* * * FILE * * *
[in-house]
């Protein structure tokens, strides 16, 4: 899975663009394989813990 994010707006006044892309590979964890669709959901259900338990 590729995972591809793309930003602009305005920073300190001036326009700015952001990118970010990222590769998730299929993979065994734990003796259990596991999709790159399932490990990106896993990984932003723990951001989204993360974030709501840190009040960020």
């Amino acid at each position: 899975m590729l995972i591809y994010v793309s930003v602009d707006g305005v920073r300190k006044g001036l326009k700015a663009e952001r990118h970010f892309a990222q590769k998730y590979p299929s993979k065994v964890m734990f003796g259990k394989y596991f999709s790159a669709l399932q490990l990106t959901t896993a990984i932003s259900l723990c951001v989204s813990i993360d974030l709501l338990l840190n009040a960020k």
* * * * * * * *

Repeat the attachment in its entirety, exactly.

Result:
[in-house]
């Protein structure tokens, strides 16, 4: 899975663009394989813990 994010707006006044892309590979964890669709959901259900338990 590729995972591809793309930003602009305005920073300190001036326009700015952001990118970010990222590769998730299929993979065994734990003796259990596991999709790159399932490990990106896993990984932003723990951001989204993360974030709501840190009040960020």
């Amino acid at each position: 899975m590729l995972i591809y994010v793309s930003v602009d707006g305005v920073r300190k006044g001036l326009k700015a663009e952001r990118h970010f892309a990222q590769k998730y590979p299929s993979k065994v964890m734990f003796g259990k394989y596991f999709s790159a669709l399932q490990l990106t959901t896993a990984i932003s259900l723990c951001v989204s813990i993360d974030l709501l338990l840190n009040a960020k």